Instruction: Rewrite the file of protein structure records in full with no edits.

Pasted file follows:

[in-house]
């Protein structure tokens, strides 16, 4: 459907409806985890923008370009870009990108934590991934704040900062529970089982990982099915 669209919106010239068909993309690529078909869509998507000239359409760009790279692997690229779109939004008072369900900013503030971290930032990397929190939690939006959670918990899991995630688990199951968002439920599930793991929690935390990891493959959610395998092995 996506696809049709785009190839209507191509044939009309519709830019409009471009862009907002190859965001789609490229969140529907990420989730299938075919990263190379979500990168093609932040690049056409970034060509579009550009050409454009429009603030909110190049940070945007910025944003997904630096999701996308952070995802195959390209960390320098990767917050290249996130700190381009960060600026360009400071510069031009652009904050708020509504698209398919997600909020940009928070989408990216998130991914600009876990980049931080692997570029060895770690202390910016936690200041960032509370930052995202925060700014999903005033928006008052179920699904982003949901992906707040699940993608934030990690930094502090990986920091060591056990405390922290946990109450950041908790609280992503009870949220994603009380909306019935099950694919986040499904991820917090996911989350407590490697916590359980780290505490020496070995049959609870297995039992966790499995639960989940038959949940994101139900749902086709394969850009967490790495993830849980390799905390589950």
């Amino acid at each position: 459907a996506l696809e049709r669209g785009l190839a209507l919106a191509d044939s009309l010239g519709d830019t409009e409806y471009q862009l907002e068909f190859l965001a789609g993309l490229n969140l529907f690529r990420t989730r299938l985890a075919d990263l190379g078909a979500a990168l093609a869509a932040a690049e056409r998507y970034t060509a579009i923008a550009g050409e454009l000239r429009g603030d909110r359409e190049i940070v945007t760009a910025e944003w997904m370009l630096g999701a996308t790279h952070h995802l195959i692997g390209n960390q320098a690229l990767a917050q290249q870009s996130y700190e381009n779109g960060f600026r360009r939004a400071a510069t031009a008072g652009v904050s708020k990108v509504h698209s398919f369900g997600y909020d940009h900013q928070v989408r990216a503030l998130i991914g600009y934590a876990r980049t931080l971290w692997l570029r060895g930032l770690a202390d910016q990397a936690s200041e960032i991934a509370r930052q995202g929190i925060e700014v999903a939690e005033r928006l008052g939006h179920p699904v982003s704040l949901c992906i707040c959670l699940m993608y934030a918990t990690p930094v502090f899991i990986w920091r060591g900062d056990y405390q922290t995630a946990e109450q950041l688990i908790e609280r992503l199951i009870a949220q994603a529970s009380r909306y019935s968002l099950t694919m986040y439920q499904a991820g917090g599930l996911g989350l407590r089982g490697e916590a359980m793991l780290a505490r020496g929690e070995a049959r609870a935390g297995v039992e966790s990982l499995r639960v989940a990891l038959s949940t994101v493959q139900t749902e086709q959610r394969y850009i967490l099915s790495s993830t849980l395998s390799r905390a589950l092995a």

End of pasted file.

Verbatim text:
[in-house]
């Protein structure tokens, strides 16, 4: 459907409806985890923008370009870009990108934590991934704040900062529970089982990982099915 669209919106010239068909993309690529078909869509998507000239359409760009790279692997690229779109939004008072369900900013503030971290930032990397929190939690939006959670918990899991995630688990199951968002439920599930793991929690935390990891493959959610395998092995 996506696809049709785009190839209507191509044939009309519709830019409009471009862009907002190859965001789609490229969140529907990420989730299938075919990263190379979500990168093609932040690049056409970034060509579009550009050409454009429009603030909110190049940070945007910025944003997904630096999701996308952070995802195959390209960390320098990767917050290249996130700190381009960060600026360009400071510069031009652009904050708020509504698209398919997600909020940009928070989408990216998130991914600009876990980049931080692997570029060895770690202390910016936690200041960032509370930052995202925060700014999903005033928006008052179920699904982003949901992906707040699940993608934030990690930094502090990986920091060591056990405390922290946990109450950041908790609280992503009870949220994603009380909306019935099950694919986040499904991820917090996911989350407590490697916590359980780290505490020496070995049959609870297995039992966790499995639960989940038959949940994101139900749902086709394969850009967490790495993830849980390799905390589950």
């Amino acid at each position: 459907a996506l696809e049709r669209g785009l190839a209507l919106a191509d044939s009309l010239g519709d830019t409009e409806y471009q862009l907002e068909f190859l965001a789609g993309l490229n969140l529907f690529r990420t989730r299938l985890a075919d990263l190379g078909a979500a990168l093609a869509a932040a690049e056409r998507y970034t060509a579009i923008a550009g050409e454009l000239r429009g603030d909110r359409e190049i940070v945007t760009a910025e944003w997904m370009l630096g999701a996308t790279h952070h995802l195959i692997g390209n960390q320098a690229l990767a917050q290249q870009s996130y700190e381009n779109g960060f600026r360009r939004a400071a510069t031009a008072g652009v904050s708020k990108v509504h698209s398919f369900g997600y909020d940009h900013q928070v989408r990216a503030l998130i991914g600009y934590a876990r980049t931080l971290w692997l570029r060895g930032l770690a202390d910016q990397a936690s200041e960032i991934a509370r930052q995202g929190i925060e700014v999903a939690e005033r928006l008052g939006h179920p699904v982003s704040l949901c992906i707040c959670l699940m993608y934030a918990t990690p930094v502090f899991i990986w920091r060591g900062d056990y405390q922290t995630a946990e109450q950041l688990i908790e609280r992503l199951i009870a949220q994603a529970s009380r909306y019935s968002l099950t694919m986040y439920q499904a991820g917090g599930l996911g989350l407590r089982g490697e916590a359980m793991l780290a505490r020496g929690e070995a049959r609870a935390g297995v039992e966790s990982l499995r639960v989940a990891l038959s949940t994101v493959q139900t749902e086709q959610r394969y850009i967490l099915s790495s993830t849980l395998s390799r905390a589950l092995a």